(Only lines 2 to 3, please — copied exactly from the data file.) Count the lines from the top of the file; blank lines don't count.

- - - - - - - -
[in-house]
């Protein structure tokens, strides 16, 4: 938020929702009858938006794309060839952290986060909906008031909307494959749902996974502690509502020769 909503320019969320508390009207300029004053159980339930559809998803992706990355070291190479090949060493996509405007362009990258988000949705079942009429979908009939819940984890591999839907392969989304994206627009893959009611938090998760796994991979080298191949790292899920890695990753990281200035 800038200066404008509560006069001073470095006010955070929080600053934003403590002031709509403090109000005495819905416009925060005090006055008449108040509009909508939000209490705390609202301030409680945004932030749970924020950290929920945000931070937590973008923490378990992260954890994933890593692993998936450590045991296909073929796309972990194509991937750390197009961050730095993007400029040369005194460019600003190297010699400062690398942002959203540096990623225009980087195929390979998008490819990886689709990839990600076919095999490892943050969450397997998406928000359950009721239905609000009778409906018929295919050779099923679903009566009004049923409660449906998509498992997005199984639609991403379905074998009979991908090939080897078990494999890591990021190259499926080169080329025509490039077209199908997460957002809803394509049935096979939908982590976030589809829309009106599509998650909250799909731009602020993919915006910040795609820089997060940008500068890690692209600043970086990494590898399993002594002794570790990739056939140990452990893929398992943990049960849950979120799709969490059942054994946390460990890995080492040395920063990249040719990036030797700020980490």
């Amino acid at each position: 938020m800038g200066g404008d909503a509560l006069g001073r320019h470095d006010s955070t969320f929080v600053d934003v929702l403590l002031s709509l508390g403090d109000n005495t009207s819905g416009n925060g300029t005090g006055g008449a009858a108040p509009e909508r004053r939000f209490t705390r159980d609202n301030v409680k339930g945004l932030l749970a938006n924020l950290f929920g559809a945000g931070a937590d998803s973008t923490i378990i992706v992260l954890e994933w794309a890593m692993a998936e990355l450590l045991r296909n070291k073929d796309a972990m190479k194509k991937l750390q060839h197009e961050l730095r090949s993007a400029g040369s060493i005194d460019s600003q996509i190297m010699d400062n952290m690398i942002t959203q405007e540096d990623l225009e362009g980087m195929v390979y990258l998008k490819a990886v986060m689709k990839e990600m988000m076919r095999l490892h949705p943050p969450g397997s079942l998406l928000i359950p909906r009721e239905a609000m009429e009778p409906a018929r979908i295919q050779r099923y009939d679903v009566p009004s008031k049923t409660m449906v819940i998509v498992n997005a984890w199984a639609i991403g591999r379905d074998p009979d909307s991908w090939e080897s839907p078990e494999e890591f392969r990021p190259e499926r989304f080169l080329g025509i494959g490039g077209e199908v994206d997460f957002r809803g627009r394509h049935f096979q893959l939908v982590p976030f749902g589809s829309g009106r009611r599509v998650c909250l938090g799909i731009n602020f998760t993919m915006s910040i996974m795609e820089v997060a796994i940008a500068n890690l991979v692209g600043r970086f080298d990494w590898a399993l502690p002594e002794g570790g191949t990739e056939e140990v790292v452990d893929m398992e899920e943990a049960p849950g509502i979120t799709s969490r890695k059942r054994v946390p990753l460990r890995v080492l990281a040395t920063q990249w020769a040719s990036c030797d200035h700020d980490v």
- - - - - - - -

């Protein structure tokens, strides 16, 4: 938020929702009858938006794309060839952290986060909906008031909307494959749902996974502690509502020769 909503320019969320508390009207300029004053159980339930559809998803992706990355070291190479090949060493996509405007362009990258988000949705079942009429979908009939819940984890591999839907392969989304994206627009893959009611938090998760796994991979080298191949790292899920890695990753990281200035 800038200066404008509560006069001073470095006010955070929080600053934003403590002031709509403090109000005495819905416009925060005090006055008449108040509009909508939000209490705390609202301030409680945004932030749970924020950290929920945000931070937590973008923490378990992260954890994933890593692993998936450590045991296909073929796309972990194509991937750390197009961050730095993007400029040369005194460019600003190297010699400062690398942002959203540096990623225009980087195929390979998008490819990886689709990839990600076919095999490892943050969450397997998406928000359950009721239905609000009778409906018929295919050779099923679903009566009004049923409660449906998509498992997005199984639609991403379905074998009979991908090939080897078990494999890591990021190259499926080169080329025509490039077209199908997460957002809803394509049935096979939908982590976030589809829309009106599509998650909250799909731009602020993919915006910040795609820089997060940008500068890690692209600043970086990494590898399993002594002794570790990739056939140990452990893929398992943990049960849950979120799709969490059942054994946390460990890995080492040395920063990249040719990036030797700020980490």
């Amino acid at each position: 938020m800038g200066g404008d909503a509560l006069g001073r320019h470095d006010s955070t969320f929080v600053d934003v929702l403590l002031s709509l508390g403090d109000n005495t009207s819905g416009n925060g300029t005090g006055g008449a009858a108040p509009e909508r004053r939000f209490t705390r159980d609202n301030v409680k339930g945004l932030l749970a938006n924020l950290f929920g559809a945000g931070a937590d998803s973008t923490i378990i992706v992260l954890e994933w794309a890593m692993a998936e990355l450590l045991r296909n070291k073929d796309a972990m190479k194509k991937l750390q060839h197009e961050l730095r090949s993007a400029g040369s060493i005194d460019s600003q996509i190297m010699d400062n952290m690398i942002t959203q405007e540096d990623l225009e362009g980087m195929v390979y990258l998008k490819a990886v986060m689709k990839e990600m988000m076919r095999l490892h949705p943050p969450g397997s079942l998406l928000i359950p909906r009721e239905a609000m009429e009778p409906a018929r979908i295919q050779r099923y009939d679903v009566p009004s008031k049923t409660m449906v819940i998509v498992n997005a984890w199984a639609i991403g591999r379905d074998p009979d909307s991908w090939e080897s839907p078990e494999e890591f392969r990021p190259e499926r989304f080169l080329g025509i494959g490039g077209e199908v994206d997460f957002r809803g627009r394509h049935f096979q893959l939908v982590p976030f749902g589809s829309g009106r009611r599509v998650c909250l938090g799909i731009n602020f998760t993919m915006s910040i996974m795609e820089v997060a796994i940008a500068n890690l991979v692209g600043r970086f080298d990494w590898a399993l502690p002594e002794g570790g191949t990739e056939e140990v790292v452990d893929m398992e899920e943990a049960p849950g509502i979120t799709s969490r890695k059942r054994v946390p990753l460990r890995v080492l990281a040395t920063q990249w020769a040719s990036c030797d200035h700020d980490v």